Because there are two types of people in this world, carrot cake lovers and carrot cake lovers.
Thank heavens for cake, that's all I can say. Whether tall and fancy or squat and humble, or anywhere in-between, cake is a little miracle that does the soul good. And, of course, it's delicious. While I know that many people are concerned about their sugar consumption, and rightly so, I keep a little room in my life for cake. Not often, but enough to remind myself that 1) I am not an ascetic and 2) life is short and cake is good.
All of that said, even when indulging in moderation, I don't really want to be feeding my family and myself junk cake ... which is where carrot cake comes in. Not only is just so ridiculously delicious, but it has carrots! Any dessert recipe that sneaks in fruits and vegetables gets a gold star in my book.
This recipe is an adaptation from one created by Southern Living. The canned pineapple secret ingredient, I am pretty sure, is the key to its super-moist texture. The carrot cake recipe in my tattered The Joy Of Cooking (my first go-to carrot cake recipe) also included pineapple. It is not detectable in the final cake, just so you know.
The last time I made this I used 8-inch pans (because I like tall, very wonky cakes, as you can see in the photos) and had leftover batter, so I made some extra cupcakes as well. I sliced them into layers and stamped them with a cookie cutter to make mini naked cakes. They are also wonky; I love wonky. I packaged them and gave them to friends.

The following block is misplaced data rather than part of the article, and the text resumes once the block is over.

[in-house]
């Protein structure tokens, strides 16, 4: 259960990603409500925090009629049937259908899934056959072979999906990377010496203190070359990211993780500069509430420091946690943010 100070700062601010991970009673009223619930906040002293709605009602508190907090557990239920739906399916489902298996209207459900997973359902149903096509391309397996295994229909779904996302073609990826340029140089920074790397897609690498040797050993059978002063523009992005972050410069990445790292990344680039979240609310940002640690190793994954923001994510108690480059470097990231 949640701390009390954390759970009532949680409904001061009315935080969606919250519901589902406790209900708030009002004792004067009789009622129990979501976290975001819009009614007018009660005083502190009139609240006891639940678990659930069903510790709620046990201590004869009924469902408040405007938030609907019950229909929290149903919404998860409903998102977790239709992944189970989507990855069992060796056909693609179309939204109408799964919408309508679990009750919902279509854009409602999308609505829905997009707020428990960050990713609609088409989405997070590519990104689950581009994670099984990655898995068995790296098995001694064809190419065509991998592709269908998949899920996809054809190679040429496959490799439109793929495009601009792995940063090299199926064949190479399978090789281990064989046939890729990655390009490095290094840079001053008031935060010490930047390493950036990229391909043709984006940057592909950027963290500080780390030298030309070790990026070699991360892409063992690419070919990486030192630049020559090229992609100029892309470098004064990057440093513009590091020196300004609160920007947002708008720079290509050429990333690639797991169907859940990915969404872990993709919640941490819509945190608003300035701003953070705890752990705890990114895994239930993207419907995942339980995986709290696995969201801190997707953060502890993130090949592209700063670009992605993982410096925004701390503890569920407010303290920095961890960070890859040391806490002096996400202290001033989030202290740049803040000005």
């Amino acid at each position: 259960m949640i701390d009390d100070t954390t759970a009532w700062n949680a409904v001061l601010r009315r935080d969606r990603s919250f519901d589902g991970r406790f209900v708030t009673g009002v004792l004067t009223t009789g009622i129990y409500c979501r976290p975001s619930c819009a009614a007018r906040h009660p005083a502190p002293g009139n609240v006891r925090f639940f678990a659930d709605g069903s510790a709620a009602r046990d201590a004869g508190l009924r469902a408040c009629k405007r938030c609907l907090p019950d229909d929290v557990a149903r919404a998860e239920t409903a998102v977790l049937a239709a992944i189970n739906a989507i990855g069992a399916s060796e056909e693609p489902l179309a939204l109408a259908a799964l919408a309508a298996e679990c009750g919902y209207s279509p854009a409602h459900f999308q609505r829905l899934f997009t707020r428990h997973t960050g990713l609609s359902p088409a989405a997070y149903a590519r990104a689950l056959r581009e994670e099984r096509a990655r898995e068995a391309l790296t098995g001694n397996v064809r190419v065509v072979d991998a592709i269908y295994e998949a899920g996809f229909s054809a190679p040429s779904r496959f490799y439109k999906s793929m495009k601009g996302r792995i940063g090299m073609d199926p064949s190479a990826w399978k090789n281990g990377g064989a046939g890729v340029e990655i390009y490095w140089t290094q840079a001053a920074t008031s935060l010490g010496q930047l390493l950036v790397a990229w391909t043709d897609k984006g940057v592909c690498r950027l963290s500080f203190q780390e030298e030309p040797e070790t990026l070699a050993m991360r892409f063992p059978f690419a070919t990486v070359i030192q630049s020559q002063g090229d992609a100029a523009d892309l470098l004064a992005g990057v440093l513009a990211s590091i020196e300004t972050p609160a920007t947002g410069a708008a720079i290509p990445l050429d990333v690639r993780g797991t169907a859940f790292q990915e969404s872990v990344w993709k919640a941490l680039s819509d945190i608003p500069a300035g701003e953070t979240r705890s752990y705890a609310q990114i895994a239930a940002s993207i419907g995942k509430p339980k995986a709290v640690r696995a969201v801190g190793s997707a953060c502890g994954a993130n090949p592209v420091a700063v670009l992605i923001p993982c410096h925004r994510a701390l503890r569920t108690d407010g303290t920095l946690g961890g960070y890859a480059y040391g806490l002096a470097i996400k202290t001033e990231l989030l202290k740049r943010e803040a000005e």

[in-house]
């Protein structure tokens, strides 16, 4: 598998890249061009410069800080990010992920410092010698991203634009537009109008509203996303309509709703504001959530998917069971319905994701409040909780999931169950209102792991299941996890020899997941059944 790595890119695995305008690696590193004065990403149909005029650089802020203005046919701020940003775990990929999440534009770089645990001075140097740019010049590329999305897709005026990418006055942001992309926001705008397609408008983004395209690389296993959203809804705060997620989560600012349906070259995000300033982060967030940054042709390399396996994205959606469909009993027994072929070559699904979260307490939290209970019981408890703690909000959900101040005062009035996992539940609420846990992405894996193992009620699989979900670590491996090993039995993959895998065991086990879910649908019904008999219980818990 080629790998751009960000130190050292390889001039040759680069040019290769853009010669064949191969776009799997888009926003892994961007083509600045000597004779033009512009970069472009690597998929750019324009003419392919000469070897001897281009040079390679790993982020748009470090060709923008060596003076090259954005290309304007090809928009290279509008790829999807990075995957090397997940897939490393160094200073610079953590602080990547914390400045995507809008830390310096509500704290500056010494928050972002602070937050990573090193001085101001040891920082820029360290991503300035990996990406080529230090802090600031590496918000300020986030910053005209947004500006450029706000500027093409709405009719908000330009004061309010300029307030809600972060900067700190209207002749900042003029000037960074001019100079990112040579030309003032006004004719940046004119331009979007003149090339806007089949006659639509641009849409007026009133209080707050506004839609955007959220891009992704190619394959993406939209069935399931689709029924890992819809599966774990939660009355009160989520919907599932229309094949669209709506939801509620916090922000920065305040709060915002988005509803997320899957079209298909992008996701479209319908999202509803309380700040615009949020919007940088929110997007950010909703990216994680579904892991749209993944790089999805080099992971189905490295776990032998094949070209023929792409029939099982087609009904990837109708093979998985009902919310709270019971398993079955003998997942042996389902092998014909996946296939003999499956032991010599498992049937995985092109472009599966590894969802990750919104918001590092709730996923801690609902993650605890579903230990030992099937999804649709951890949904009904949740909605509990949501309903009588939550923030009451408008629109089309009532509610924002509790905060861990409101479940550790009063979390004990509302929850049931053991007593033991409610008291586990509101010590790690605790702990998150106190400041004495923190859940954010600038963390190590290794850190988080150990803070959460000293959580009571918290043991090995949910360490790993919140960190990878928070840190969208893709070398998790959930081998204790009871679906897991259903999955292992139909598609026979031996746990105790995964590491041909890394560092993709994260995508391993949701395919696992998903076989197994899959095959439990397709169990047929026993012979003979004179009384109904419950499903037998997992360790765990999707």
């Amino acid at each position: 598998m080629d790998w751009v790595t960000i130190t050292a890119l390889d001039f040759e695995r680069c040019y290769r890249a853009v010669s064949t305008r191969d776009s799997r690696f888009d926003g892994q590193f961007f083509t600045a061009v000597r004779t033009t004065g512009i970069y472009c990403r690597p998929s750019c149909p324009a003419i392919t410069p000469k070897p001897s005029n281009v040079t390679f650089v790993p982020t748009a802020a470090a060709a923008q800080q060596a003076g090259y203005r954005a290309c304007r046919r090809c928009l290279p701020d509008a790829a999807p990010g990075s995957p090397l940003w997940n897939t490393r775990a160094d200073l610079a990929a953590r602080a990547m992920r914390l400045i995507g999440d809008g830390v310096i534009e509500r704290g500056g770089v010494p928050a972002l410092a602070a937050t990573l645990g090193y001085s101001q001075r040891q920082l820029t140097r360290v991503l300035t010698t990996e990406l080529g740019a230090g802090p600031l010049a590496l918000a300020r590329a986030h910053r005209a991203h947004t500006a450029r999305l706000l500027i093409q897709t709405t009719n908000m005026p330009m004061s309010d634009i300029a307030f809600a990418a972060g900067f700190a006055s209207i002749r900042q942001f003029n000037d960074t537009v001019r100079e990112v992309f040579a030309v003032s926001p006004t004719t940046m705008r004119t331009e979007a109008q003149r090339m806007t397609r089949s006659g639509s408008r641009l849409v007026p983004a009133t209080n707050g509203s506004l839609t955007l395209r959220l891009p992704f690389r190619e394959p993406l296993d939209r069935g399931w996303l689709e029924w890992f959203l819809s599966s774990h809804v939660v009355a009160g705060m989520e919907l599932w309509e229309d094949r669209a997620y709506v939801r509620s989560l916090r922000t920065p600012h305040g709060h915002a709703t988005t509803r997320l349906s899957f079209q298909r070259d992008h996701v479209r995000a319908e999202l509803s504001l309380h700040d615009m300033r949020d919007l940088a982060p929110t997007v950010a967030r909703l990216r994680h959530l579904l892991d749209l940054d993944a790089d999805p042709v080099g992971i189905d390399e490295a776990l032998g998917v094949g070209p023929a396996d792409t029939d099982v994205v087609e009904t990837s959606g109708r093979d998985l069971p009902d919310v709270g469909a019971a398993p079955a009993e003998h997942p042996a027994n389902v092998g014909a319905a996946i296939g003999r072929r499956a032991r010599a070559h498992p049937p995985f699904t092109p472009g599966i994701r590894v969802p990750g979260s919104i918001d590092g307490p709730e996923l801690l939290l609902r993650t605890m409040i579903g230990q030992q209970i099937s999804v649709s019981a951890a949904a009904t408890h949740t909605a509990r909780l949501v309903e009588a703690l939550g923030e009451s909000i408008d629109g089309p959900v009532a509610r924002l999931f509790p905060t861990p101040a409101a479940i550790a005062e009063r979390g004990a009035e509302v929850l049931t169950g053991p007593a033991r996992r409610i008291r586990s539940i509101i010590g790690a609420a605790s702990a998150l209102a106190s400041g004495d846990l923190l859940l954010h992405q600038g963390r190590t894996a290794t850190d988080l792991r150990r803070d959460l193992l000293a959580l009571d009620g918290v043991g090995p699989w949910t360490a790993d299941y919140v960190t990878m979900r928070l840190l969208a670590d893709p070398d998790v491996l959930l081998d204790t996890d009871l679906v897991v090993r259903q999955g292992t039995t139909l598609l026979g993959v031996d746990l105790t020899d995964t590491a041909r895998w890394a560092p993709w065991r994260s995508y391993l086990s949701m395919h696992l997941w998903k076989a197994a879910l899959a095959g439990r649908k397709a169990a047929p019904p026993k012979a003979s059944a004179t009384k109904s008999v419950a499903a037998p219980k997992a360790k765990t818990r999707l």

Carrot cake2 cups all-purpose flour (or a mix of all-purpose and white whole-wheat flour)
2 teaspoons baking soda
1/2 teaspoon salt
1 teaspoons ground cinnamon
1 teaspoon ground nutmeg
3 large eggs (see notes for vegan swap)
2 cups sugar
3/4 cup mild vegetable (or coconut) oil
3/4 cup buttermilk (see notes for vegan swap)
2 teaspoons vanilla extract
2 cups grated carrot
8 ounces of canned crushed pineapple, drained
1 cup chopped walnuts
1. Pre-heat over to 350F degrees. Prepare three 9-inch round cake pans with parchment paper that has been lightly greased and floured.
2. Stir together flour, baking soda, salt, and spices in a medium bowl.
3. In a larger bowl, beat eggs, sugar, oil, buttermilk, and vanilla at medium speed with an electric or stand mixer until smooth. Add in the dry ingredients and beat at low speed until blended. Fold in the carrots, pineapple, and walnuts. Pour into cake pans.
4. Bake for 25 to 30 minutes or until a toothpick poked into center comes out clean. Cool for 15 minutes on racks; remove cake from pans and continue cooling on racks. Make sure cakes are completely cool before frosting.
Egg substitute: Grind 3 tablespoons of flaxseed and stir in 1/2 cup water until it's thick and gelatinous.
Buttermilk substitute: Add 2 teaspoon acid (lemon juice or vinegar) to 3/4 cup soy or almond milk, let stand for 10 minutes.
Cream cheese frosting3/4 cup butter, softened
11 ounces cream cheese, softened
1 cup sifted powdered sugar
Most recipes call for much more powdered sugar; I don't like using so much. Suit yourself, however. Beat together butter and cream cheese until creamy, add powdered sugar until smooth.
For the carrot flowers on top, I candied carrot slices – you can follow the recipe for candied beets here for the same effect: 8 odd things you can candy. Pistachio nuts were the final touch in the center; use whatever you have an hand, any nut or dried fruit would work.
And then ... eat cake.